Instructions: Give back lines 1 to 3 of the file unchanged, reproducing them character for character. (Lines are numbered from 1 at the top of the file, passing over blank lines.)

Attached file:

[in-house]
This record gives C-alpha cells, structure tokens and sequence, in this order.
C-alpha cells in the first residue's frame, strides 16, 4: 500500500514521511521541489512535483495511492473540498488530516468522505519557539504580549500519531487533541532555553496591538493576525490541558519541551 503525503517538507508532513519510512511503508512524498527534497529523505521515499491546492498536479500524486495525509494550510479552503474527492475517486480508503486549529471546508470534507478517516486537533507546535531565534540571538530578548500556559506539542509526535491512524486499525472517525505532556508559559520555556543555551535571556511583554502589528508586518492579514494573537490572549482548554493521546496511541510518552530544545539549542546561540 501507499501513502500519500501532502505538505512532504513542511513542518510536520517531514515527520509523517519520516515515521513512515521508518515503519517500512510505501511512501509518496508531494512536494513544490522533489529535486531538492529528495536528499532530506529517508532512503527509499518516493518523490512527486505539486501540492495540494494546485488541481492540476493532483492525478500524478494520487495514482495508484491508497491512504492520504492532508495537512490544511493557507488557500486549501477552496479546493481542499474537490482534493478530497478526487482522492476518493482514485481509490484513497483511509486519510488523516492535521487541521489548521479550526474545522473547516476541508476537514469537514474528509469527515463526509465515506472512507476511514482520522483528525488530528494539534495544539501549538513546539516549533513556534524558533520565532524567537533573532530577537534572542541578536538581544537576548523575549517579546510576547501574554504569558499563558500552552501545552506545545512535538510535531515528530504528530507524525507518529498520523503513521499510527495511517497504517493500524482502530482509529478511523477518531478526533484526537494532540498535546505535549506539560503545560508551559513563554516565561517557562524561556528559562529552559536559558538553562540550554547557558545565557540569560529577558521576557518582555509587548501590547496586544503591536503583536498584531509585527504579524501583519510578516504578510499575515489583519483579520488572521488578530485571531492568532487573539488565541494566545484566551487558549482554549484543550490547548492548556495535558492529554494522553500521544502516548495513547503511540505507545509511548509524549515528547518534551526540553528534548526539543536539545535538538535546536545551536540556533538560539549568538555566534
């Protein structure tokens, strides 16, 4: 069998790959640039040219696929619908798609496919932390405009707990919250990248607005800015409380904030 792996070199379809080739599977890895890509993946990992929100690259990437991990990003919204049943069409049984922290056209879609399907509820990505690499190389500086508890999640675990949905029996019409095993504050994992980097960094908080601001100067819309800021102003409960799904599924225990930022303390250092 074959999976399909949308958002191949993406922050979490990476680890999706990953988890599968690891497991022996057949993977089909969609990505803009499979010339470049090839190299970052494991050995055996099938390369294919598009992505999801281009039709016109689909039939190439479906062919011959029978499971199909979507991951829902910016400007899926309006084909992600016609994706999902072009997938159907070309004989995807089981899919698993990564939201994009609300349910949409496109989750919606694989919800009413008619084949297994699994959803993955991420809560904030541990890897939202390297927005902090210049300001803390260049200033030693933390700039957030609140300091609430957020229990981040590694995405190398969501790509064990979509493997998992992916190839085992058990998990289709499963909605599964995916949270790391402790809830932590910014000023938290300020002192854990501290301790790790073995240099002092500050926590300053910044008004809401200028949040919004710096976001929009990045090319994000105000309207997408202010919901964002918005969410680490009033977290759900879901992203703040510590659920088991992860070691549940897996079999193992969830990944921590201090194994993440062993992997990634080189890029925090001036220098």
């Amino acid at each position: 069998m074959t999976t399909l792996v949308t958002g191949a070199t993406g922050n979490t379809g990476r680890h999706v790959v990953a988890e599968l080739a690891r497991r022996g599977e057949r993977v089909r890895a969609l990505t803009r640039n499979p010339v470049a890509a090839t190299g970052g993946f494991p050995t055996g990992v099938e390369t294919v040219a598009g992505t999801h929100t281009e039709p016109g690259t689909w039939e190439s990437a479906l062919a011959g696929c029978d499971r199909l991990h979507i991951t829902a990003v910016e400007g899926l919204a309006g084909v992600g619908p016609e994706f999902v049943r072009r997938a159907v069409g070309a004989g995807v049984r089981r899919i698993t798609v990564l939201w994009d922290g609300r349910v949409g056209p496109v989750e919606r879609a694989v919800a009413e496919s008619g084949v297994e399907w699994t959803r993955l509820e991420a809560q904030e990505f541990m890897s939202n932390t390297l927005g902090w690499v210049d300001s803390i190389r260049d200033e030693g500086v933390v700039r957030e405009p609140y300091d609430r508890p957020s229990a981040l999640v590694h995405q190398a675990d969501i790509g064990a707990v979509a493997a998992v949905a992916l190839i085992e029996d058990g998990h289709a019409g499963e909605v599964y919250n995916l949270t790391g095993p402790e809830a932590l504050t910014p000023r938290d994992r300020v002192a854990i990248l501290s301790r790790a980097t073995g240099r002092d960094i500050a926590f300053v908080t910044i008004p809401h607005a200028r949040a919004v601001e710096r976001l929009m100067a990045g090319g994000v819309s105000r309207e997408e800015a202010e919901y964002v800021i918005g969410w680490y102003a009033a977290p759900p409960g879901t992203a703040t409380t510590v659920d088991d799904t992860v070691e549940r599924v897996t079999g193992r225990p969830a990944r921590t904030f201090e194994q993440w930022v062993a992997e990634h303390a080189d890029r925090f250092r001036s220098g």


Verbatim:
[in-house]
This record gives C-alpha cells, structure tokens and sequence, in this order.
C-alpha cells in the first residue's frame, strides 16, 4: 500500500514521511521541489512535483495511492473540498488530516468522505519557539504580549500519531487533541532555553496591538493576525490541558519541551 503525503517538507508532513519510512511503508512524498527534497529523505521515499491546492498536479500524486495525509494550510479552503474527492475517486480508503486549529471546508470534507478517516486537533507546535531565534540571538530578548500556559506539542509526535491512524486499525472517525505532556508559559520555556543555551535571556511583554502589528508586518492579514494573537490572549482548554493521546496511541510518552530544545539549542546561540 501507499501513502500519500501532502505538505512532504513542511513542518510536520517531514515527520509523517519520516515515521513512515521508518515503519517500512510505501511512501509518496508531494512536494513544490522533489529535486531538492529528495536528499532530506529517508532512503527509499518516493518523490512527486505539486501540492495540494494546485488541481492540476493532483492525478500524478494520487495514482495508484491508497491512504492520504492532508495537512490544511493557507488557500486549501477552496479546493481542499474537490482534493478530497478526487482522492476518493482514485481509490484513497483511509486519510488523516492535521487541521489548521479550526474545522473547516476541508476537514469537514474528509469527515463526509465515506472512507476511514482520522483528525488530528494539534495544539501549538513546539516549533513556534524558533520565532524567537533573532530577537534572542541578536538581544537576548523575549517579546510576547501574554504569558499563558500552552501545552506545545512535538510535531515528530504528530507524525507518529498520523503513521499510527495511517497504517493500524482502530482509529478511523477518531478526533484526537494532540498535546505535549506539560503545560508551559513563554516565561517557562524561556528559562529552559536559558538553562540550554547557558545565557540569560529577558521576557518582555509587548501590547496586544503591536503583536498584531509585527504579524501583519510578516504578510499575515489583519483579520488572521488578530485571531492568532487573539488565541494566545484566551487558549482554549484543550490547548492548556495535558492529554494522553500521544502516548495513547503511540505507545509511548509524549515528547518534551526540553528534548526539543536539545535538538535546536545551536540556533538560539549568538555566534